Poor Quality Education Holding Back South Asia, World Bank says
June 30, 2014
WASHINGTON, June 30, 2014—The poor quality of education in South Asia, as reflected in low learning levels, traps many of its young people in poverty and prevents faster economic growth and more broadly shared prosperity, the World Bank said today in a report.
In the first comprehensive study to analyze the performance of South Asian educational systems in terms of student learning, the World Bank said governments in the region had recognized that they must now do more to improve the quality of education in schools, after having achieved tremendous progress in increasing schooling access over the past decade.
“Just spending time in school is not enough. There has to be a significant gain in skills that requires an improvement in the quality of education,” said Philippe Le Houérou, World Bank Vice President for the South Asia Region. “This will help countries in the region to reap the full expected returns on their investments and generate gains in productivity and economic growth.”
The report noted that many governments in South Asia (Afghanistan, Bangladesh, Bhutan, India, Maldives, Nepal, Pakistan, and Sri Lanka) had invested heavily in education to achieve the Millennium Development Goal of universal primary education for all children by 2015. This investment resulted in an increase in the net enrollment rate in South Asia’s primary schools from 75 percent to 89 percent from 2000 to 2010, bringing the region closer to the enrollment rates in Latin America and the Caribbean (94 percent) and East Asia and the Pacific (95 percent).
Yet there are large differences in schooling access across the countries of South Asia as well as between different socioeconomic and demographic groups within countries. Sri Lanka is a clear outlier, having achieved near-universal primary education decades ago. Afghanistan and Pakistan still lag significantly behind other South Asian countries.
The report was most concerned with the disappointing outcomes, as measured by student learning, of South Asia’s education systems, which it said in part reflected coping with the large influx of children who were first-generation school-goers. Much of what South Asian students are taught is “procedural” or rote based. Students are poorly prepared in practical competencies such as measurement, problem-solving, and writing of meaningful and grammatically-correct sentences. One quarter to one third of those who graduate from primary school lack basic numeracy and literacy skills that would enable them to further their education.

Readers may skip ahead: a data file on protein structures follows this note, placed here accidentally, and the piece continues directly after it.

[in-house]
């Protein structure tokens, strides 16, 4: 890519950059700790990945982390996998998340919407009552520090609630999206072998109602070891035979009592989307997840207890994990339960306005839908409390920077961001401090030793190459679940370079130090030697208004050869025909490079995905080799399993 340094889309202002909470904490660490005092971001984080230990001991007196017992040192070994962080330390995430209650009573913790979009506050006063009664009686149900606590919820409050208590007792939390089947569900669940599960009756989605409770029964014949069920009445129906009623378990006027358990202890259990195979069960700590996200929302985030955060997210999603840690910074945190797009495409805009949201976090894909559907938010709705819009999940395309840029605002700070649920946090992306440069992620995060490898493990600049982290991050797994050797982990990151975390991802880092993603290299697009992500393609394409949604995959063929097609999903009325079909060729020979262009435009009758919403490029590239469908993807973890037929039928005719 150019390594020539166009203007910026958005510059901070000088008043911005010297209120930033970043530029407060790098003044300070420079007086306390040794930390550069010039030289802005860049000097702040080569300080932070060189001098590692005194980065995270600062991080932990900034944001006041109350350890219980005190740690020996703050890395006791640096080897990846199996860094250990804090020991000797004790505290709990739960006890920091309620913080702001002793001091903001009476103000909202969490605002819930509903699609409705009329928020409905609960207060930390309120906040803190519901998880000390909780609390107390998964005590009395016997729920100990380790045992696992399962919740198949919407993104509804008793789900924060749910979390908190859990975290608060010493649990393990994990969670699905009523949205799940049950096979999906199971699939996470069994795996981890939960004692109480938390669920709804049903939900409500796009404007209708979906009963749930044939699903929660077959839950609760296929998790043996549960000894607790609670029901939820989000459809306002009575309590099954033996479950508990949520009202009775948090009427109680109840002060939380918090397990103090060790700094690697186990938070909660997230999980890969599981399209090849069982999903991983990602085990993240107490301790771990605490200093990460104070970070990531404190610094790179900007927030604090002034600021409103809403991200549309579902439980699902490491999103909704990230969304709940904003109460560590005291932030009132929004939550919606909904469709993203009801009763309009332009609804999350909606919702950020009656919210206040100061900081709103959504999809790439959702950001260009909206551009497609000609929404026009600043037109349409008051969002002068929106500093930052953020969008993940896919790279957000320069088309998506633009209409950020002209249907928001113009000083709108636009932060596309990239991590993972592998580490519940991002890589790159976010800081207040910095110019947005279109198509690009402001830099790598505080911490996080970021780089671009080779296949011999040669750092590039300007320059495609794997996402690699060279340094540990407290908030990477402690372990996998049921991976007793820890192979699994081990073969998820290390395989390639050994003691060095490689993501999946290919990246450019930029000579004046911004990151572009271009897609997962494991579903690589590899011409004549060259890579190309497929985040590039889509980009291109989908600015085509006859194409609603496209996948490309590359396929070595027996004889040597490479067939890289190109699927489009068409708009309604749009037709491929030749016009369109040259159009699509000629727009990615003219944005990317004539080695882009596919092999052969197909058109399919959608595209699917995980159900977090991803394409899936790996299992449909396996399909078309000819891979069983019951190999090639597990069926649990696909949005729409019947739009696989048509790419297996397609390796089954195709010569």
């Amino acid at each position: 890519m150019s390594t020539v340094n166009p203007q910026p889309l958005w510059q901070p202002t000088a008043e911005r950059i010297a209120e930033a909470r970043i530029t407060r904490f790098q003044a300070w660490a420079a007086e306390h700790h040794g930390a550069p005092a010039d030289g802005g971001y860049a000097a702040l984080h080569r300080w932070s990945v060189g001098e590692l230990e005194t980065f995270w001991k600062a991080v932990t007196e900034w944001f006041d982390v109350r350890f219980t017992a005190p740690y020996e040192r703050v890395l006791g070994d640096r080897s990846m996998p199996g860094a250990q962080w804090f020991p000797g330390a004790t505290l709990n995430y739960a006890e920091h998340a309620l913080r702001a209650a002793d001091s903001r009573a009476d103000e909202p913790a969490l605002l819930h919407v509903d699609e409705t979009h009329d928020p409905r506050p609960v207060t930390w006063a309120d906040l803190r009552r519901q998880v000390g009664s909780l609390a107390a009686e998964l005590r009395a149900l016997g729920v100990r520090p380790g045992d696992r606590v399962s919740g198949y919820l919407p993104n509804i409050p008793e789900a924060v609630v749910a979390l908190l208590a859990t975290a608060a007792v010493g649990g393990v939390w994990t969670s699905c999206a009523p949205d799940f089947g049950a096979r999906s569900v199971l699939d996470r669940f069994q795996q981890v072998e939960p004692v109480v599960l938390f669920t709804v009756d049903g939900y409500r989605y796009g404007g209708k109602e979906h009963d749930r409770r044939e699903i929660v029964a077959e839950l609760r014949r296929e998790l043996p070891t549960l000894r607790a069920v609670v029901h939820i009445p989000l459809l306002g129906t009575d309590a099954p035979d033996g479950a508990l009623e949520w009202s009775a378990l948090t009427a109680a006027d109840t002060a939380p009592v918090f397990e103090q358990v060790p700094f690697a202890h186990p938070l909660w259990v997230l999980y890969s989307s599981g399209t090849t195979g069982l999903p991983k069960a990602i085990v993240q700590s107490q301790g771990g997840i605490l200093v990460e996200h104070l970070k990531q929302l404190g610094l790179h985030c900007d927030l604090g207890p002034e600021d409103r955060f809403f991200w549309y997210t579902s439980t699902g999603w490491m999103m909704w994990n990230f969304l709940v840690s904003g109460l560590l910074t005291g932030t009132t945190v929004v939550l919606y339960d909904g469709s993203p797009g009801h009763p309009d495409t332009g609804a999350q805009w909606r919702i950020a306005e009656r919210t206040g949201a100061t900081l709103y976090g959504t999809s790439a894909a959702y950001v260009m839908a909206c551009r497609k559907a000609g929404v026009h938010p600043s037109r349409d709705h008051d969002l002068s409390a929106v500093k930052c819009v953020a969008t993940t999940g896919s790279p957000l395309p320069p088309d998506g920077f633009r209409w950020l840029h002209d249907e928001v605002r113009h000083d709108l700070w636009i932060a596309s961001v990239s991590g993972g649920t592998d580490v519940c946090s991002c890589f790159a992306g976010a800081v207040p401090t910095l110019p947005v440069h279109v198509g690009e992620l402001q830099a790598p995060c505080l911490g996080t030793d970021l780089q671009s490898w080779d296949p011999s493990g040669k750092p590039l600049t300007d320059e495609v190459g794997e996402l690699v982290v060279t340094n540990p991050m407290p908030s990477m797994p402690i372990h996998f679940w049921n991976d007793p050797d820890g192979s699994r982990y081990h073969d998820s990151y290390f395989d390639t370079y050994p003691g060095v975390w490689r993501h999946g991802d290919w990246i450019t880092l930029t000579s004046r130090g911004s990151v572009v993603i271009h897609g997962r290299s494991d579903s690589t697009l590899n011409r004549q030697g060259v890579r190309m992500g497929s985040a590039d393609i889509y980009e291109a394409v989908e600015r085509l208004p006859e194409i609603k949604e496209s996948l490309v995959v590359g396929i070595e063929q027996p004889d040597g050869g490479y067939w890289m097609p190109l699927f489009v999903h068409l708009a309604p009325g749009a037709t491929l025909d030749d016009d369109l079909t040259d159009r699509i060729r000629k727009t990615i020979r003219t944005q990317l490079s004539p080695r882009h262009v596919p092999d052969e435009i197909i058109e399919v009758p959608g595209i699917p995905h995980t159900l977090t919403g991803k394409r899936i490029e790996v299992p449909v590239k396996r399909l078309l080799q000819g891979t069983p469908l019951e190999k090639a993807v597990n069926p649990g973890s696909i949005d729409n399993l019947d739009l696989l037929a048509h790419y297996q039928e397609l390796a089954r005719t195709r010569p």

With so many skills important in the work world missing from what is taught in schools, it is no surprise that employer surveys confirm that inferior education systems and the shortage of skills are constraining private sector investment.
“The poor quality of education in South Asia is a major obstacle to the region’s future economic prospects,” said Halil Dundar, a lead education specialist at the World Bank and one of the report’s authors. “Raising education quality in South Asia is an urgent priority that could transform the region’s economic landscape.”
The report recommends a multi-pronged strategy that includes initiatives outside the education sector to address South Asia’s education challenges:
· Ensure young children get enough nutrition: South Asia has the world’s highest rates of childhood malnutrition and this has a damaging effect on their ability to learn. “Investing in early-life nutrition, with appropriate coverage and age targeting, is critical to offset those disadvantages and can be a highly cost-effective investment in the quality and efficiency of education,” the report says.
· Raise teacher quality: Many South Asian teachers barely know more than their students. For example, surveys from India and Pakistan show that teachers perform poorly in math and language tests based on the curriculum they are supposed to teach. Higher and clear standards must be enforced, absenteeism curbed, and non-merit-based promotions halted.
· Use financial incentives to boost quality: when extra resources have been available, they have gone to higher pay for teachers, reducing class sizes or improving facilities. This has not always brought learning improvements. A better use of the resources would be to link them to need and student performance.
· Bring in the private sector: South Asian governments cannot afford to improve educational quality by themselves. The private sector is already playing a major role in education, and governments should encourage greater private-sector participation by easing entry barriers and encouraging well-designed public-private partnerships.
· Improve the measurement of student progress: governments have already begun moving in this direction but need to do more to improve the quality and reliability of assessments and benchmarking national learning outcomes against international standards.
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